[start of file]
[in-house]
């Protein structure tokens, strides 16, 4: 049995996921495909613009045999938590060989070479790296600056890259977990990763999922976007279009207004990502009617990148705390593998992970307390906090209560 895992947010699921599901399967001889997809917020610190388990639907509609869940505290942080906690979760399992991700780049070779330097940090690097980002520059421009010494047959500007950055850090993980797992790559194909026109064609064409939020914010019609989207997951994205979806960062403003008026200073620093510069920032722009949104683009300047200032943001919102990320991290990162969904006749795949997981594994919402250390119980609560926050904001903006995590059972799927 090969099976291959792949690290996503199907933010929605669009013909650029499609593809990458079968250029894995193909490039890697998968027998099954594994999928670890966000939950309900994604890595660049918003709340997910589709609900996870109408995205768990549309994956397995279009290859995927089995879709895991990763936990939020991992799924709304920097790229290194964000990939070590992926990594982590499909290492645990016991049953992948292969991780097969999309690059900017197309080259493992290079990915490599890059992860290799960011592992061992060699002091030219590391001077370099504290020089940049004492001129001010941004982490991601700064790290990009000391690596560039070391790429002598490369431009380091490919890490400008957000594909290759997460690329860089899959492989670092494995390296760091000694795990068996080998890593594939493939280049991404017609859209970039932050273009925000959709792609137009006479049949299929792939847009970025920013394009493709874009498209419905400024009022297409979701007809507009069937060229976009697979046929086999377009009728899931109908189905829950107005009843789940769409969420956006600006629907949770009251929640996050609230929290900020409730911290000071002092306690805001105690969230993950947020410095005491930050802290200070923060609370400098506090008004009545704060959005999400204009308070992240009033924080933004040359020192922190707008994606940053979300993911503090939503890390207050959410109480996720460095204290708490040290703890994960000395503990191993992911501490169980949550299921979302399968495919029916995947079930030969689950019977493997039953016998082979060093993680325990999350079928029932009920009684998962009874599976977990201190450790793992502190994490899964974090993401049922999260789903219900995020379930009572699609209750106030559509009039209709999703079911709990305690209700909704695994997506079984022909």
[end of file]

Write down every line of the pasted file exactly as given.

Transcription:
[in-house]
């Protein structure tokens, strides 16, 4: 049995996921495909613009045999938590060989070479790296600056890259977990990763999922976007279009207004990502009617990148705390593998992970307390906090209560 895992947010699921599901399967001889997809917020610190388990639907509609869940505290942080906690979760399992991700780049070779330097940090690097980002520059421009010494047959500007950055850090993980797992790559194909026109064609064409939020914010019609989207997951994205979806960062403003008026200073620093510069920032722009949104683009300047200032943001919102990320991290990162969904006749795949997981594994919402250390119980609560926050904001903006995590059972799927 090969099976291959792949690290996503199907933010929605669009013909650029499609593809990458079968250029894995193909490039890697998968027998099954594994999928670890966000939950309900994604890595660049918003709340997910589709609900996870109408995205768990549309994956397995279009290859995927089995879709895991990763936990939020991992799924709304920097790229290194964000990939070590992926990594982590499909290492645990016991049953992948292969991780097969999309690059900017197309080259493992290079990915490599890059992860290799960011592992061992060699002091030219590391001077370099504290020089940049004492001129001010941004982490991601700064790290990009000391690596560039070391790429002598490369431009380091490919890490400008957000594909290759997460690329860089899959492989670092494995390296760091000694795990068996080998890593594939493939280049991404017609859209970039932050273009925000959709792609137009006479049949299929792939847009970025920013394009493709874009498209419905400024009022297409979701007809507009069937060229976009697979046929086999377009009728899931109908189905829950107005009843789940769409969420956006600006629907949770009251929640996050609230929290900020409730911290000071002092306690805001105690969230993950947020410095005491930050802290200070923060609370400098506090008004009545704060959005999400204009308070992240009033924080933004040359020192922190707008994606940053979300993911503090939503890390207050959410109480996720460095204290708490040290703890994960000395503990191993992911501490169980949550299921979302399968495919029916995947079930030969689950019977493997039953016998082979060093993680325990999350079928029932009920009684998962009874599976977990201190450790793992502190994490899964974090993401049922999260789903219900995020379930009572699609209750106030559509009039209709999703079911709990305690209700909704695994997506079984022909």